“We wanted to provide them with that opportunity to feel socially included and what better way than to actually play the game of hockey and learn how to skate?” Moezine said. “We have six months of winter; that's where you want kids to feel included plus you want them to feel active. It also helps with their English literacy. So, it's a win all the way around.”

For Khaled Almouktaran, who immigrated to Canada in 2016 from Syria, learning how to play hockey provided him with an escape from the stress he was going through and eventually helped him land a job with the City of Toronto.

When Marner surprised the group with an appearance, following a pizza lunch at the rink for the group, Almouktaran was in disbelief because he never thought he would ever get a chance to meet a player he idolizes.

“Seeing Marner inspires me because even though I’m not able to play or do things like he can, he showed me how important it is to give back to the community,” Almouktaran said. “Every time I leave the arena, I start counting the days for when I’m going to be back. Hockey has taught me how to do more than just shoot and skate. It has allowed me to improve my language skills and reminds me to be respectful to others.”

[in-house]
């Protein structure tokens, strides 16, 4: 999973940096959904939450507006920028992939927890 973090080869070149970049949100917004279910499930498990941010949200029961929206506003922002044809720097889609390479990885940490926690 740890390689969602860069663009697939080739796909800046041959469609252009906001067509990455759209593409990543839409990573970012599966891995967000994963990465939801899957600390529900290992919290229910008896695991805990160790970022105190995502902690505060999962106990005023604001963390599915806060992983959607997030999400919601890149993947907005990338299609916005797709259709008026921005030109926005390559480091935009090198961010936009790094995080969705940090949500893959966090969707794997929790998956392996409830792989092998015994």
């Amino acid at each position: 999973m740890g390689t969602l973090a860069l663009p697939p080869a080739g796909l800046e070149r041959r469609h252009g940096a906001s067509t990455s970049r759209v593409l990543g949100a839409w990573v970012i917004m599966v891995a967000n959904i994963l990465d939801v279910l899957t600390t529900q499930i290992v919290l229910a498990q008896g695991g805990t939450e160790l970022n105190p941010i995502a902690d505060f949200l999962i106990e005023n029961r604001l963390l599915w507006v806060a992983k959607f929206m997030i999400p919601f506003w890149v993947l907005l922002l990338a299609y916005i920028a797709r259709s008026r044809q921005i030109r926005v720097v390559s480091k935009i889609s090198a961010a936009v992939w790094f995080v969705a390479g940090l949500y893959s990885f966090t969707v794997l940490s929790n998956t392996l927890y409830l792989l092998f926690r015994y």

For the JCY Rez Girls 64 Wolves team, started three years ago and free to all girls who wish to participate, the program is run by staff who volunteer their time to coach and mentor the girls. 

The team received funding from the Marner Assist Fund last year to help put in a concrete floor so the community could have a consistent sheet of ice.

Allison Norman, the Wolves' general manager, appreciates the fact that the girls get a chance to experience something that’s not easily accessible to them. She also believes that seeing female coaches like Hayley Wickenheiser and Barb Underhill on the Maple Leafs’ staff was an eye-opener for her players.

“It's just an opportunity for them to obviously leave the community, see another part of Ontario [and] another part of Canada that they don't necessarily have an opportunity to do very often,” Norman said. “I told them, ‘Hey, that's a job you can do. You can become a skating coach someday. You don't have to be a player, you can have an impact through hockey, regardless of whether you're male or female.’”

Since 1999, NHLPA members have been donating equipment to programs in their NHL cities and hometowns around the world. To date, more than 80,000 children have been afforded the chance to play hockey in 34 countries. In that time, the NHLPA Goals &Dreams program has donated more than $25 million to help grow the game of hockey.